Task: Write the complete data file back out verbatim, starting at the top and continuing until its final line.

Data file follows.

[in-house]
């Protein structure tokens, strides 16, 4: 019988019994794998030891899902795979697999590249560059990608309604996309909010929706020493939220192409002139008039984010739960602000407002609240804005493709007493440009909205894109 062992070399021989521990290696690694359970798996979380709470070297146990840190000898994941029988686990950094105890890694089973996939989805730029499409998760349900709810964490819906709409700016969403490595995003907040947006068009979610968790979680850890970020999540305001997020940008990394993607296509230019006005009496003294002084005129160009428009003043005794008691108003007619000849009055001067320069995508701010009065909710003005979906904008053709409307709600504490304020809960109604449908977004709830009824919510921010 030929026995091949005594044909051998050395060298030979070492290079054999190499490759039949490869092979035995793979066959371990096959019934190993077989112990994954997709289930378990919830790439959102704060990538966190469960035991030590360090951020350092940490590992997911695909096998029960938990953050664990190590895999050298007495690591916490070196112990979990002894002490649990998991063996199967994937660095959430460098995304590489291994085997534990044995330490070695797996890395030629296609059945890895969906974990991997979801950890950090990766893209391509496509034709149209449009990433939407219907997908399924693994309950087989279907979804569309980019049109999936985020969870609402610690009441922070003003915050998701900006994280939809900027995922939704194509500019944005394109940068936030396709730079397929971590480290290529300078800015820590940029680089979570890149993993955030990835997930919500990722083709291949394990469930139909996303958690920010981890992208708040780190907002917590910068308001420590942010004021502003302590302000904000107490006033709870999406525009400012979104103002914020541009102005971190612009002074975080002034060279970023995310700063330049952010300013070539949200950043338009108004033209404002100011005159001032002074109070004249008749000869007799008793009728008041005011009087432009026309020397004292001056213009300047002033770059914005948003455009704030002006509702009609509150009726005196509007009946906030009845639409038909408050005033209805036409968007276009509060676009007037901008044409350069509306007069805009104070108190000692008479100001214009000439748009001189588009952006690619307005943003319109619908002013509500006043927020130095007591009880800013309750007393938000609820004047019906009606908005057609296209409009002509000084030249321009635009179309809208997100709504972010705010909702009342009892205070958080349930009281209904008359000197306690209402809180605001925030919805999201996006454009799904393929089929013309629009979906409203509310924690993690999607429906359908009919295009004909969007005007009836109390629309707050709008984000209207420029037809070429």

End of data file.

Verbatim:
[in-house]
């Protein structure tokens, strides 16, 4: 019988019994794998030891899902795979697999590249560059990608309604996309909010929706020493939220192409002139008039984010739960602000407002609240804005493709007493440009909205894109 062992070399021989521990290696690694359970798996979380709470070297146990840190000898994941029988686990950094105890890694089973996939989805730029499409998760349900709810964490819906709409700016969403490595995003907040947006068009979610968790979680850890970020999540305001997020940008990394993607296509230019006005009496003294002084005129160009428009003043005794008691108003007619000849009055001067320069995508701010009065909710003005979906904008053709409307709600504490304020809960109604449908977004709830009824919510921010 030929026995091949005594044909051998050395060298030979070492290079054999190499490759039949490869092979035995793979066959371990096959019934190993077989112990994954997709289930378990919830790439959102704060990538966190469960035991030590360090951020350092940490590992997911695909096998029960938990953050664990190590895999050298007495690591916490070196112990979990002894002490649990998991063996199967994937660095959430460098995304590489291994085997534990044995330490070695797996890395030629296609059945890895969906974990991997979801950890950090990766893209391509496509034709149209449009990433939407219907997908399924693994309950087989279907979804569309980019049109999936985020969870609402610690009441922070003003915050998701900006994280939809900027995922939704194509500019944005394109940068936030396709730079397929971590480290290529300078800015820590940029680089979570890149993993955030990835997930919500990722083709291949394990469930139909996303958690920010981890992208708040780190907002917590910068308001420590942010004021502003302590302000904000107490006033709870999406525009400012979104103002914020541009102005971190612009002074975080002034060279970023995310700063330049952010300013070539949200950043338009108004033209404002100011005159001032002074109070004249008749000869007799008793009728008041005011009087432009026309020397004292001056213009300047002033770059914005948003455009704030002006509702009609509150009726005196509007009946906030009845639409038909408050005033209805036409968007276009509060676009007037901008044409350069509306007069805009104070108190000692008479100001214009000439748009001189588009952006690619307005943003319109619908002013509500006043927020130095007591009880800013309750007393938000609820004047019906009606908005057609296209409009002509000084030249321009635009179309809208997100709504972010705010909702009342009892205070958080349930009281209904008359000197306690209402809180605001925030919805999201996006454009799904393929089929013309629009979906409203509310924690993690999607429906359908009919295009004909969007005007009836109390629309707050709008984000209207420029037809070429």